Retention and loyalty aren’t just customer experience challenges – they’re key concerns about employees as well. Like with customers, it’s more expensive to attract new talent than it is to keep existing employees engaged. And it’s not enough just to get people to stay. You need employees who are motivated to bring their best game, whether they’re on the frontline or backoffice, because your brand is on the line.
How do you inspire greatness from your people? Often it’s less about compensation, and more about quality of life. But that often gets lost in the shuffle at work, especially in large organizations. To supercharge employee engagement, consider three powerful strategies:
1. Give employees a reason to care
Only 15% of employees worldwide feel engaged in their jobs.
Just like customers, employees need a reason to care about your brand. And, like with customers, how your company treats its people is reflective of the brand. So their reason to care won’t come from telling employees how great you are. It will come when they see what’s in it for them.
We’re not talking about pay, but personal payoff. That’s the key to building buy-in: making sure people get to feel how they want to feel – more confident, comfortable, valued. When the employee experience focuses on those human nature essentials on a conceptual level, people are more likely to deliver greatness on a practical level by bringing your brand values to life in their work every day.
It may be as simple as encouraging team huddles to share success stories, so everyone feels recognized and valued, even for the little things. Or motivate employees with hands-on workshops and tools that help them sharpen skills and grow their confidence.
2. Empower them toward ownership
68% of executives believe their employees would be more engaged and perform at higher levels if they were challenged with purpose projects.
Too often organizations are entrenched in processes and acronyms. Or the company is so focused on revenue that slashing budgets can stifle creativity and motivation. But your brand is only as good as your people, so it’s mission critical to nurture an inspired company culture. Employees often thrive when they feel a sense of purpose. When they see how they can make a difference – they own it.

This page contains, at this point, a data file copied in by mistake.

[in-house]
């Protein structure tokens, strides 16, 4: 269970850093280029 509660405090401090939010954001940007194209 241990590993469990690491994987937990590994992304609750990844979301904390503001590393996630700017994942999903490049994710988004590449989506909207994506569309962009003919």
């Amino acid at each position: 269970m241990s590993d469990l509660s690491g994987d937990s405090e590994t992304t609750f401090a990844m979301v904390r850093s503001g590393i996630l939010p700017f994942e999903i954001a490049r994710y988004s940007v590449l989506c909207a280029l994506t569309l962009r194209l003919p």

That ownership translates to personal pride and accountability. When employees feel they serve an important role in the bigger picture, your customers will feel it too. A great way to drive that effort is giving employees opportunities to learn new strategies and take on new challenges. In fact, studies show employee engagement and retention rates are 30-50% higher in businesses with a strong learning culture.
3. Invest in their future success
91% of employees want relevant, personalized training, and 58% said they need to work elsewhere to gain digital skills.
Building employee loyalty relies on giving people the tools to succeed. That can take many forms, from relevant training to digital platforms that increase efficiency. Helping employees do their best work is a good investment; it’s empowering for both them and the business.
Rethink training. It doesn’t have to be infrequent, formal corporate sessions. Create regular skillset tune-ups with fun, gamified activities. And don’t be stingy with feedback that helps people grow. Encourage managers to connect often with their direct reports instead of waiting until performance reviews. (86% of executives agree their organization would benefit from more frequent check-ins with employees). Fluid, effective communications communications engender a culture of transparency, support, and appreciation – exactly the same things your customers want from your company.
Whether your business is a fast-growing startup or a well-established industry leader, your employees are the heartbeat of your organization. Passionate employee engagement may be key to your success, so take the time to personalize your company culture. Empowering your employees can be the best way to power your brand.
Good article. I would emphasize the point about ownership. Industry leaders, like Southwest Airlines, Capital One and BHP Billiton, and hundreds of private companies empower employees to think and act like owners, driving and participating in the profitable growth of the company. Their engagement and business results speak for themselves. These Forbes and Harvard Business Review articles provide more background: https://hbr.org/2018/01/more-than-a-paycheck
You’re absolutely right, Bill – and thank you for sharing! I think it’s critical for companies to keep innovating internal culture as well as external offerings. In my former life working in Microsoft, I found that having stock options was not enough to engender a sense of ownership, when the internal culture was often not appreciative or empowering. Helping leadership and teams increase empathy and emotional connection with each other (as well as for customers) is a key driver toward that ownership-culture that helps a company thrive.